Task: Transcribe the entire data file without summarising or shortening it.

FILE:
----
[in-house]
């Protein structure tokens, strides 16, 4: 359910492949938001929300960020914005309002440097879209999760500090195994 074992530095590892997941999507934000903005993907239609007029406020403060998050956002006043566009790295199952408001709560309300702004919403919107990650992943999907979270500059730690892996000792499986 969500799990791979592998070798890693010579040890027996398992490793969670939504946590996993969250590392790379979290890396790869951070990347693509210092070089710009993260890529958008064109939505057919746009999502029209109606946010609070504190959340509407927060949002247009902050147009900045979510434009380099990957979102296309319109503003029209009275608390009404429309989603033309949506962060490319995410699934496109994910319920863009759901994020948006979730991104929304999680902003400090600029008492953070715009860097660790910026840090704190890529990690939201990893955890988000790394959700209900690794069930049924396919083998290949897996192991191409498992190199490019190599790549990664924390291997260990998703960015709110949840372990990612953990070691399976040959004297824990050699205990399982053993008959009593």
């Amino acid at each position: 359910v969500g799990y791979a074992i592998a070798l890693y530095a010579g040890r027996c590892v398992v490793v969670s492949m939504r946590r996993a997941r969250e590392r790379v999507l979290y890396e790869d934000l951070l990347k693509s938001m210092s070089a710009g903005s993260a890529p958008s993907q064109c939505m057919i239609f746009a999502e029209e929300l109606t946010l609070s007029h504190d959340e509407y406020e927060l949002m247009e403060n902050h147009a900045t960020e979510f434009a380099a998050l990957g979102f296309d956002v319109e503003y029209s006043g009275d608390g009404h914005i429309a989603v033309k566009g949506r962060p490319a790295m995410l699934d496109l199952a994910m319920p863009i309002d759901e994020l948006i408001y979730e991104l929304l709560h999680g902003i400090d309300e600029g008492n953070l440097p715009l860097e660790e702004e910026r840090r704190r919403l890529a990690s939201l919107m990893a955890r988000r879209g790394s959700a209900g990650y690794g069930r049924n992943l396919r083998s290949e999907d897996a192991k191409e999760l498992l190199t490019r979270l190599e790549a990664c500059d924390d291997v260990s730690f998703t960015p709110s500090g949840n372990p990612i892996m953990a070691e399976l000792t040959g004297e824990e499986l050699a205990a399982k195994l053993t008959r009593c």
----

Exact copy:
[in-house]
């Protein structure tokens, strides 16, 4: 359910492949938001929300960020914005309002440097879209999760500090195994 074992530095590892997941999507934000903005993907239609007029406020403060998050956002006043566009790295199952408001709560309300702004919403919107990650992943999907979270500059730690892996000792499986 969500799990791979592998070798890693010579040890027996398992490793969670939504946590996993969250590392790379979290890396790869951070990347693509210092070089710009993260890529958008064109939505057919746009999502029209109606946010609070504190959340509407927060949002247009902050147009900045979510434009380099990957979102296309319109503003029209009275608390009404429309989603033309949506962060490319995410699934496109994910319920863009759901994020948006979730991104929304999680902003400090600029008492953070715009860097660790910026840090704190890529990690939201990893955890988000790394959700209900690794069930049924396919083998290949897996192991191409498992190199490019190599790549990664924390291997260990998703960015709110949840372990990612953990070691399976040959004297824990050699205990399982053993008959009593």
């Amino acid at each position: 359910v969500g799990y791979a074992i592998a070798l890693y530095a010579g040890r027996c590892v398992v490793v969670s492949m939504r946590r996993a997941r969250e590392r790379v999507l979290y890396e790869d934000l951070l990347k693509s938001m210092s070089a710009g903005s993260a890529p958008s993907q064109c939505m057919i239609f746009a999502e029209e929300l109606t946010l609070s007029h504190d959340e509407y406020e927060l949002m247009e403060n902050h147009a900045t960020e979510f434009a380099a998050l990957g979102f296309d956002v319109e503003y029209s006043g009275d608390g009404h914005i429309a989603v033309k566009g949506r962060p490319a790295m995410l699934d496109l199952a994910m319920p863009i309002d759901e994020l948006i408001y979730e991104l929304l709560h999680g902003i400090d309300e600029g008492n953070l440097p715009l860097e660790e702004e910026r840090r704190r919403l890529a990690s939201l919107m990893a955890r988000r879209g790394s959700a209900g990650y690794g069930r049924n992943l396919r083998s290949e999907d897996a192991k191409e999760l498992l190199t490019r979270l190599e790549a990664c500059d924390d291997v260990s730690f998703t960015p709110s500090g949840n372990p990612i892996m953990a070691e399976l000792t040959g004297e824990e499986l050699a205990a399982k195994l053993t008959r009593c």